Despite the growth in popularity of NFTs, they remain relatively illiquid compared to the rest of the cryptocurrency markets, limiting their value. Now, a growing number of projects are starting to see the potential in merging the DeFi and NFT segments to power up the value in both.
Although this is still a very nascent field, a core feature that’s emerging is allowing NFT holders to stake their tokens in DeFi applications. So someone owning a rare Cryptokitty, or a piece of land in Decentraland, could use their NFT as collateral to obtain a loan in the same way they’d put down ETH.
This is the premise behind NFTfi, which bills itself as a “simple marketplace for NFT collateralized loans.” The borrower agrees to stake their NFT into a smart contract, which will unlock to the lender if the borrower fails to make their repayment.
Aavegotchi takes this a step further. Aavegotchis are ERC721 tokens represented as pixelated collectible artworks. Each has specific attributes that determine its overall value and rarity within the Aavegotchi universe. Each Aavegotchi ERC721 token manages an escrow contract address that holds an Aave-backed aToken, generating a yield on Aave lending pools.
It effectively means those holding Aavegotchis can use them for liquidity farming.
Connecting DeFi to Other Assets
If this seems gimmicky, then remember that the entire NFT concept kicked off with digital cat artwork, but now globally recognized legacy brands such as Christie’s are getting involved. Taking the idea further, the fusion of DeFi and NFTs offers the intriguing potential to connect DeFi to other assets, including those in the real world.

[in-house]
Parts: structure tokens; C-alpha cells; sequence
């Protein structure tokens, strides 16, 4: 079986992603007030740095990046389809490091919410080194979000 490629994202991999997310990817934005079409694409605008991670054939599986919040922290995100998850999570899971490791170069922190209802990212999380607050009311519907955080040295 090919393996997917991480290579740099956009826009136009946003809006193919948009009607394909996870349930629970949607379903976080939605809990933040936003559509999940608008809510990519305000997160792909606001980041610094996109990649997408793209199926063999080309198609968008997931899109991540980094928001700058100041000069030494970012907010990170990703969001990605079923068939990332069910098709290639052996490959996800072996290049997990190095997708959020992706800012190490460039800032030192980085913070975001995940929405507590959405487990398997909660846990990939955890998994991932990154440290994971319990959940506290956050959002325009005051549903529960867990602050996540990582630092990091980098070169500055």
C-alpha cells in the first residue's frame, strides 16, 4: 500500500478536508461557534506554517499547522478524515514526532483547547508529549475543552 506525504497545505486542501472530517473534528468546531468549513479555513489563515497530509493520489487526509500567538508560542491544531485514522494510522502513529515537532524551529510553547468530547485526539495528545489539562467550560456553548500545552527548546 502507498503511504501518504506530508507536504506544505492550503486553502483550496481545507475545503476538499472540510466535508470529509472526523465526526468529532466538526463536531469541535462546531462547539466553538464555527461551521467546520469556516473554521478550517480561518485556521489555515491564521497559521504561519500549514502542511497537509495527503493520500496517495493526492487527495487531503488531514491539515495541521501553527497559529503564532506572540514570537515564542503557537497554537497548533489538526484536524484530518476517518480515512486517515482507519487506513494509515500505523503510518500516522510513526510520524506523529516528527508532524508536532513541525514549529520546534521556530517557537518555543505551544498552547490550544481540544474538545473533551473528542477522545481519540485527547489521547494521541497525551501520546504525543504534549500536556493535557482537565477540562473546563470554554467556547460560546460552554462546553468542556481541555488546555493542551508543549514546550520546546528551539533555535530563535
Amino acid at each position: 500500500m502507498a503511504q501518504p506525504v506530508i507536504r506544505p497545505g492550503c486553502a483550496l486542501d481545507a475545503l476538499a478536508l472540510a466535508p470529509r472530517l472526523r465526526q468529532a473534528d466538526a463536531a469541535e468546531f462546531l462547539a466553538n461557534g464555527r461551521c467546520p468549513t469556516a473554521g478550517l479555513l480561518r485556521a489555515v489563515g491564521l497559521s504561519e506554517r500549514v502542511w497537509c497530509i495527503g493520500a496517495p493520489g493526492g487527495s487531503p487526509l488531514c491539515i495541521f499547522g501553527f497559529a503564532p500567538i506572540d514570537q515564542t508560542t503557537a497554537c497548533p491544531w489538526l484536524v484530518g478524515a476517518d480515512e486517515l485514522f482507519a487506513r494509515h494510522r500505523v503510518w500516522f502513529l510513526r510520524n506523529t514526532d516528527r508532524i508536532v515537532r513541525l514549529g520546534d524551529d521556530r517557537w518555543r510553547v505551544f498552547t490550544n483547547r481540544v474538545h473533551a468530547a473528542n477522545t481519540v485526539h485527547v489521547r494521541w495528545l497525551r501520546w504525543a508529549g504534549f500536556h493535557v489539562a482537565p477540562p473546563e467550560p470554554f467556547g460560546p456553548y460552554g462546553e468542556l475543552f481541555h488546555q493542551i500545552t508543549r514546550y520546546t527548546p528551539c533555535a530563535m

Currently, the only way to get involved in DeFi is to stake cryptocurrencies. Now, imagine that whoever bought the Christie’s artwork could stake that piece, worth $130,000, to obtain a loan. Furthermore, imagine if a real-world piece of art, or a car, or real estate, was represented as an NFT on the blockchain and could be staked as collateral.
While these developments may be some way off, there are other reasons to believe that the NFT trend will gain further traction in 2021. When Cryptokitties first launched, there was little infrastructure in place to support an NFT economy. Stablecoins were in their infancy, meaning users had to transact in volatile cryptocurrencies like ETH. Crypto derivatives hadn’t yet taken off, and the concept of DeFi was unheard of.
Today, all of these developments provide a solid basis on which an NFT economy can flourish.
Although it’s hard to make any concrete predictions, it doesn’t seem outlandish to suggest that at this point, NFTs have the potential to become the next biggest trend in crypto as we head into the new year.
Combined with DeFi, it seems highly likely that they could see even further meteoric growth.
Written by Reuben Jackson.
Reuben Jackson is a blockchain security specialist and freelance writer living in New York. He writes about all things cryptocurrency and technology related. You can learn more about Reuben’s work and contact him here: https://about.me/reuben.jackson